It sounds like an ambitious project and I will post more as I learn more about it. If this is a real deal, that makes four Midtown deals by my count, counting Sears, Overton Park Conservancy, Overton Square revival by Loeb Properties, and the Kroc Center at the fairgrounds.
"I am waiting to receive whatever questions the state treasurer is going to raise," Herenton said Monday. "I assume we will get them today. I am curious to know the questions."
In October, the unified city and county school board denied applications for 17 new charter schools, including several from Herenton and his partners Harmony Public Schools and the Cosmos Foundation. Herenton's group wants to start seven schools in Memphis in 2012 and two more in Shelby County outside of Memphis in 2013.
His fate as an educator is now in the hands of state officials in Nashville, including Treasurer David Lillard, a former Republican member of the Shelby County Commission. As Jane Roberts wrote in The Commercial Appeal Monday, Lillard may have follow-up questions once the responses are received.
"This could go back and forth for a awhile," state spokesman Blake Fontenay told Roberts.
I bet it could.
Fontenay is a former CA reporter and commenter who covered the mayor and City Hall during Herenton's tempestuous last two terms. Herenton and Fontenay were not mutual admirers.
The rejection of the applications in October combined with the delay that could last several more weeks means it is unlikely that applicants will be able to recruit students and secure buildings in time to open in August.
That's too bad because Herenton deserves a shot. To suggest he is not as qualified as any of the current charter school operators is absurd. He attended city schools, graduated from one of them, taught in them, and was a principal, superintendent, and mayor. He may have been unpopular in his last two mayoral terms, but many a fallen urban school superintendent, football coach, or politician has picked up the pieces and moved on to a second, third, or fourth act. The former school officials from Chattanooga and Charlotte who met with the Transition Planning Team admitted as much.
I don't think he is doing this for the money. He has two pensions that pay him more than his former mayoral salary.
Is he a front for Texas-based Harmony Schools and the Cosmos Foundation? Probably in a way he is. But every charter school in Memphis that I have seen has a hidden hand behind it. Applicants should be accepted or rejected on the merits of their proposals and their track records.
Memphis has the majority of the charter schools in Tennessee, and the largest number of poor children and failing schools. State funding follows students who transfer to charter schools. School boards can reject charter school applications because the loss of state funding imposes a financial hardship. In that case, why have any charter schools? And why merge the city and county school systems, which could result in the loss of thousands of students in 2013 to flight or establishment of separate suburban school systems?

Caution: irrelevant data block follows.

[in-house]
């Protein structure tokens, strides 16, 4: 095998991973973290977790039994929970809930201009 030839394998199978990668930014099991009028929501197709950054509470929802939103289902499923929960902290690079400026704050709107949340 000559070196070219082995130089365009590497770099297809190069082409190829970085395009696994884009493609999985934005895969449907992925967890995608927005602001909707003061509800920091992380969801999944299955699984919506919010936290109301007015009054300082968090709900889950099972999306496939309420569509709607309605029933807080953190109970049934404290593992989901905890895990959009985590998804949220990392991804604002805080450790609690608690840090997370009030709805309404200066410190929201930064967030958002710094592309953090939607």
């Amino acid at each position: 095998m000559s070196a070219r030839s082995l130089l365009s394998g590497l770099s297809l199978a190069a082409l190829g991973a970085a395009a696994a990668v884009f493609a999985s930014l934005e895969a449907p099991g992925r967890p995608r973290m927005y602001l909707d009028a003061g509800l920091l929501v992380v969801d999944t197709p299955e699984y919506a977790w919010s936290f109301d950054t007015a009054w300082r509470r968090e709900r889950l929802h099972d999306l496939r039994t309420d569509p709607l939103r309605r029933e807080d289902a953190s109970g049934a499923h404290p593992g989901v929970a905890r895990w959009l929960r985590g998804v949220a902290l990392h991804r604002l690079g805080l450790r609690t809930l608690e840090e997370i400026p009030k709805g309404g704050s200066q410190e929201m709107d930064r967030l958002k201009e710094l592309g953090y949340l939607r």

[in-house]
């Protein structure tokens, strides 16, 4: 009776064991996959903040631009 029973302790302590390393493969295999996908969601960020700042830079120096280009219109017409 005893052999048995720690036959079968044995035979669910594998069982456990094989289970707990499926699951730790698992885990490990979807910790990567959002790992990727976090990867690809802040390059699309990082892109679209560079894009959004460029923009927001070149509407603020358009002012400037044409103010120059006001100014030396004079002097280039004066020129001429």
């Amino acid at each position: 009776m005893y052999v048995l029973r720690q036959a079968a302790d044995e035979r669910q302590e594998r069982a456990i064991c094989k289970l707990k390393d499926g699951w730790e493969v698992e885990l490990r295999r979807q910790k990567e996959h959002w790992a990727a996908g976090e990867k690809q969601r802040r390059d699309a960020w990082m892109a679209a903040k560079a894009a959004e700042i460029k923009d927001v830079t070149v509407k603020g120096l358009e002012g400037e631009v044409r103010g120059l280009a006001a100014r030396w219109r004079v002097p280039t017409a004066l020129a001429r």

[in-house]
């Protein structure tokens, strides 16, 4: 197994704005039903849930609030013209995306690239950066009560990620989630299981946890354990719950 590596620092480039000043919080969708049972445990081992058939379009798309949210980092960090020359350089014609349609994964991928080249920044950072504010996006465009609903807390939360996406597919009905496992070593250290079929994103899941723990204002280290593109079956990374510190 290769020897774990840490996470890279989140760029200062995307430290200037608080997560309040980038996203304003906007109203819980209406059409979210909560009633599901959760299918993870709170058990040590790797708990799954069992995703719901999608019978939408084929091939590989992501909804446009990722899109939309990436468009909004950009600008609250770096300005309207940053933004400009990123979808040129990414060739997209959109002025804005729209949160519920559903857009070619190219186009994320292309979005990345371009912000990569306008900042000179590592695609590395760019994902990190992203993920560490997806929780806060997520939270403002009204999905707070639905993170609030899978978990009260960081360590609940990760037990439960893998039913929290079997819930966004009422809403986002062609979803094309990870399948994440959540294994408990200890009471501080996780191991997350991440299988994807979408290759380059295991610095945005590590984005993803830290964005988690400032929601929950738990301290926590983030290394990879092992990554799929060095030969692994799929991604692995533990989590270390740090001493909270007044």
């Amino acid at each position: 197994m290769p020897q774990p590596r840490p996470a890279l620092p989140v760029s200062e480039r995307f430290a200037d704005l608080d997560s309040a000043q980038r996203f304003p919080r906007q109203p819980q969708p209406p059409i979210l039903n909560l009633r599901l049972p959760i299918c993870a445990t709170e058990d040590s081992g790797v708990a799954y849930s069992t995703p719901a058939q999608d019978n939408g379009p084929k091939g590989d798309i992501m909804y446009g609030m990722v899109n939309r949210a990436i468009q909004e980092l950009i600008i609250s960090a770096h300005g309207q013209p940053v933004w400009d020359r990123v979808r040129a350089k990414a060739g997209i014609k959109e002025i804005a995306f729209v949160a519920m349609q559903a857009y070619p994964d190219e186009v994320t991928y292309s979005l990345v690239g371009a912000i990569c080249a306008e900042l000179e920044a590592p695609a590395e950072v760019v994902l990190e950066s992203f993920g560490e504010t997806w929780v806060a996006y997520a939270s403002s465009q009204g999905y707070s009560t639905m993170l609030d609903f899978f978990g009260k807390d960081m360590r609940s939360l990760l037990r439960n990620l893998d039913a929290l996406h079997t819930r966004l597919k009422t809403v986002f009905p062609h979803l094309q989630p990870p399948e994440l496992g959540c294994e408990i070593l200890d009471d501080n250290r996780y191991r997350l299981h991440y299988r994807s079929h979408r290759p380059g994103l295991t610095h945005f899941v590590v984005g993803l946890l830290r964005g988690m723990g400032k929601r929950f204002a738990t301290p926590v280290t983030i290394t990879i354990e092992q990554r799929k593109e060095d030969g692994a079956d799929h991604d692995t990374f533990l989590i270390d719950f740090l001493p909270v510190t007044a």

We have fought those wars and made those decisions. The deregulation door has been opened. Everyone is a school reform advocate now. The question is whose idea of reform? Herenton and the other charter applicants deserve a response, yes or no, on the merits. It's probably too late for 2012, but some of them could be in the mix in 2013, the Year of the Big Change.
I would like to see Herenton in the picture, assuming his team can recruit enough students, staff, and suitable buildings, which charter school veterans tell me is a lot harder than you might think. There are few if any universally popular school figures. Michelle Rhee, Kriner Cash, David Pickler, Teach For America, KIPP schools — all have their fans and foes.
My Herenton bias comes partly from personal experience. In the 1970s I taught for three years in an alternative school in Nashville for kids who weren't cutting it. I was, like the current TFA corps, earnest but young and inexperienced. Such modest success as I had was due to small class sizes and a dozen paperback copies of a book called "Manchild in the Promised Land" by Claude Brown that we read aloud, often painfully slow at a rate of five or ten minutes a page, week after week to teach remedial reading. It was about growing up tough and dirty in Harlem, and it spoke to many of my students in a way I could not. I would not have lasted a year under the current teaching standards, but several students learned to read at a sixth or seventh-grade level thanks to Claude Brown. Herenton has lived that story, and I think he can reach some urban students who are not making it in the present system.